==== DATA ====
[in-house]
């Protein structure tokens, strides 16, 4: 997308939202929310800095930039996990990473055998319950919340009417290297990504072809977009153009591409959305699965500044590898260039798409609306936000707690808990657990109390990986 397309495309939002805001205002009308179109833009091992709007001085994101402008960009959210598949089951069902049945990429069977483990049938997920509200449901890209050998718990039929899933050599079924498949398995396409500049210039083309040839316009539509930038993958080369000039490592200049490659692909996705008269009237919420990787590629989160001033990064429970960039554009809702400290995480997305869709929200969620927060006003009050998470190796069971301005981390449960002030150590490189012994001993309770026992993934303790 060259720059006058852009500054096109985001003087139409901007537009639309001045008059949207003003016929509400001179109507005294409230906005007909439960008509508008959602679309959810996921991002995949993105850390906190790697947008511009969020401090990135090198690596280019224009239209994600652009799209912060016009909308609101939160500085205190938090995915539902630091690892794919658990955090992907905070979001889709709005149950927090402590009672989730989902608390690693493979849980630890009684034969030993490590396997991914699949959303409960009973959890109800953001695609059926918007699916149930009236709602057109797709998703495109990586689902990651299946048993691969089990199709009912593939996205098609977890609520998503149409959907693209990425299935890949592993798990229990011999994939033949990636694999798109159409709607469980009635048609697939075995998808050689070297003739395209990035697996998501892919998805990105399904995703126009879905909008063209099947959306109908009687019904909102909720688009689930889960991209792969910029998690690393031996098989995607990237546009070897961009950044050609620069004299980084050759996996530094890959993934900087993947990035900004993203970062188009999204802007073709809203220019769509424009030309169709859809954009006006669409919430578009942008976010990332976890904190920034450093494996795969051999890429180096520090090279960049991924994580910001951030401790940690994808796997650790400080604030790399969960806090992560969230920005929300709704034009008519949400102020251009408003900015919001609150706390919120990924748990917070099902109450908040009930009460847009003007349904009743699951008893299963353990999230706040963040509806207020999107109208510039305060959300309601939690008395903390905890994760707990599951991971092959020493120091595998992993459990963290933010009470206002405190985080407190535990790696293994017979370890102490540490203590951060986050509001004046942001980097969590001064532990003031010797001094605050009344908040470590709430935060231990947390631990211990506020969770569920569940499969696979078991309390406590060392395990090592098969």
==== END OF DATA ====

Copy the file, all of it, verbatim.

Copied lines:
[in-house]
């Protein structure tokens, strides 16, 4: 997308939202929310800095930039996990990473055998319950919340009417290297990504072809977009153009591409959305699965500044590898260039798409609306936000707690808990657990109390990986 397309495309939002805001205002009308179109833009091992709007001085994101402008960009959210598949089951069902049945990429069977483990049938997920509200449901890209050998718990039929899933050599079924498949398995396409500049210039083309040839316009539509930038993958080369000039490592200049490659692909996705008269009237919420990787590629989160001033990064429970960039554009809702400290995480997305869709929200969620927060006003009050998470190796069971301005981390449960002030150590490189012994001993309770026992993934303790 060259720059006058852009500054096109985001003087139409901007537009639309001045008059949207003003016929509400001179109507005294409230906005007909439960008509508008959602679309959810996921991002995949993105850390906190790697947008511009969020401090990135090198690596280019224009239209994600652009799209912060016009909308609101939160500085205190938090995915539902630091690892794919658990955090992907905070979001889709709005149950927090402590009672989730989902608390690693493979849980630890009684034969030993490590396997991914699949959303409960009973959890109800953001695609059926918007699916149930009236709602057109797709998703495109990586689902990651299946048993691969089990199709009912593939996205098609977890609520998503149409959907693209990425299935890949592993798990229990011999994939033949990636694999798109159409709607469980009635048609697939075995998808050689070297003739395209990035697996998501892919998805990105399904995703126009879905909008063209099947959306109908009687019904909102909720688009689930889960991209792969910029998690690393031996098989995607990237546009070897961009950044050609620069004299980084050759996996530094890959993934900087993947990035900004993203970062188009999204802007073709809203220019769509424009030309169709859809954009006006669409919430578009942008976010990332976890904190920034450093494996795969051999890429180096520090090279960049991924994580910001951030401790940690994808796997650790400080604030790399969960806090992560969230920005929300709704034009008519949400102020251009408003900015919001609150706390919120990924748990917070099902109450908040009930009460847009003007349904009743699951008893299963353990999230706040963040509806207020999107109208510039305060959300309601939690008395903390905890994760707990599951991971092959020493120091595998992993459990963290933010009470206002405190985080407190535990790696293994017979370890102490540490203590951060986050509001004046942001980097969590001064532990003031010797001094605050009344908040470590709430935060231990947390631990211990506020969770569920569940499969696979078991309390406590060392395990090592098969």